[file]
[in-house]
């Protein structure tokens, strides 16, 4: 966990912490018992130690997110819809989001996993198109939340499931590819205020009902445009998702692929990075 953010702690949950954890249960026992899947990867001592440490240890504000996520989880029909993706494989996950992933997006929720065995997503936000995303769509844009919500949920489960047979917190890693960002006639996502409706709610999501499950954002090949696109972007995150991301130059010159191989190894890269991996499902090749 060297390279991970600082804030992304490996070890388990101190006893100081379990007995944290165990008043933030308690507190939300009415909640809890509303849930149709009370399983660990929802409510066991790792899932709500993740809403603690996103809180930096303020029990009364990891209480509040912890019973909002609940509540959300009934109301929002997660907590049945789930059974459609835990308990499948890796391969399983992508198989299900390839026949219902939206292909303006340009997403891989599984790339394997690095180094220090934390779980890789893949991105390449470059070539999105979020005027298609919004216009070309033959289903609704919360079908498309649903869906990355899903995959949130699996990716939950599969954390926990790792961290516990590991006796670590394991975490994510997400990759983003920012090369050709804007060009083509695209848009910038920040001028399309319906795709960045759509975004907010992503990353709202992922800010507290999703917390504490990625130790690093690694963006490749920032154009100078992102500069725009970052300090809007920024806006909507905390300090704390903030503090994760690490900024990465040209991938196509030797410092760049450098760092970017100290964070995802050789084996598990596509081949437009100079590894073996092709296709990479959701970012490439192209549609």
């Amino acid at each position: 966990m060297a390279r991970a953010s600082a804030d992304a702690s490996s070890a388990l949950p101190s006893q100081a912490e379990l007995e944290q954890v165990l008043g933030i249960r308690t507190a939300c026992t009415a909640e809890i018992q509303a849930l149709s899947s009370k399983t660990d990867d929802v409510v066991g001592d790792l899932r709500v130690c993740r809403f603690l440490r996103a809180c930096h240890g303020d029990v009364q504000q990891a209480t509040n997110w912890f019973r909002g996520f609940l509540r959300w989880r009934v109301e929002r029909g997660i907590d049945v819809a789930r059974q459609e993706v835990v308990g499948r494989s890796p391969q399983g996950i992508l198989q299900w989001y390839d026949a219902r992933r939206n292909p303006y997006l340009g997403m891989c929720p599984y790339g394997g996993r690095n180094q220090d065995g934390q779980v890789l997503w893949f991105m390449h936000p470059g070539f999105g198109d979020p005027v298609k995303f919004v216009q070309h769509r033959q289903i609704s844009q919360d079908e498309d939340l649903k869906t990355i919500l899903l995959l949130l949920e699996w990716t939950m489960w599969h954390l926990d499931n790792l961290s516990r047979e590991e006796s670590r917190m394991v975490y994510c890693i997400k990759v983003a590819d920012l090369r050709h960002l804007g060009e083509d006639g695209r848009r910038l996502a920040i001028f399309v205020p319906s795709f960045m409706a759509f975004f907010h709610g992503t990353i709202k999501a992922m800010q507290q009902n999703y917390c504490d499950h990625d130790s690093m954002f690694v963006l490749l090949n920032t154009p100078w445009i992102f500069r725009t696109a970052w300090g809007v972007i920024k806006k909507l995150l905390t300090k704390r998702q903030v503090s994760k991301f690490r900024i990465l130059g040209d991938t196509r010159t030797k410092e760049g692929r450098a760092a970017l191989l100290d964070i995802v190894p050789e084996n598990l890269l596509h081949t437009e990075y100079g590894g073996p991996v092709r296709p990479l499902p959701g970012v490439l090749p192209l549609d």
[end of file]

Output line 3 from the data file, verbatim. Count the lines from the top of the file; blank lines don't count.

């Amino acid at each position: 966990m060297a390279r991970a953010s600082a804030d992304a702690s490996s070890a388990l949950p101190s006893q100081a912490e379990l007995e944290q954890v165990l008043g933030i249960r308690t507190a939300c026992t009415a909640e809890i018992q509303a849930l149709s899947s009370k399983t660990d990867d929802v409510v066991g001592d790792l899932r709500v130690c993740r809403f603690l440490r996103a809180c930096h240890g303020d029990v009364q504000q990891a209480t509040n997110w912890f019973r909002g996520f609940l509540r959300w989880r009934v109301e929002r029909g997660i907590d049945v819809a789930r059974q459609e993706v835990v308990g499948r494989s890796p391969q399983g996950i992508l198989q299900w989001y390839d026949a219902r992933r939206n292909p303006y997006l340009g997403m891989c929720p599984y790339g394997g996993r690095n180094q220090d065995g934390q779980v890789l997503w893949f991105m390449h936000p470059g070539f999105g198109d979020p005027v298609k995303f919004v216009q070309h769509r033959q289903i609704s844009q919360d079908e498309d939340l649903k869906t990355i919500l899903l995959l949130l949920e699996w990716t939950m489960w599969h954390l926990d499931n790792l961290s516990r047979e590991e006796s670590r917190m394991v975490y994510c890693i997400k990759v983003a590819d920012l090369r050709h960002l804007g060009e083509d006639g695209r848009r910038l996502a920040i001028f399309v205020p319906s795709f960045m409706a759509f975004f907010h709610g992503t990353i709202k999501a992922m800010q507290q009902n999703y917390c504490d499950h990625d130790s690093m954002f690694v963006l490749l090949n920032t154009p100078w445009i992102f500069r725009t696109a970052w300090g809007v972007i920024k806006k909507l995150l905390t300090k704390r998702q903030v503090s994760k991301f690490r900024i990465l130059g040209d991938t196509r010159t030797k410092e760049g692929r450098a760092a970017l191989l100290d964070i995802v190894p050789e084996n598990l890269l596509h081949t437009e990075y100079g590894g073996p991996v092709r296709p990479l499902p959701g970012v490439l090749p192209l549609d």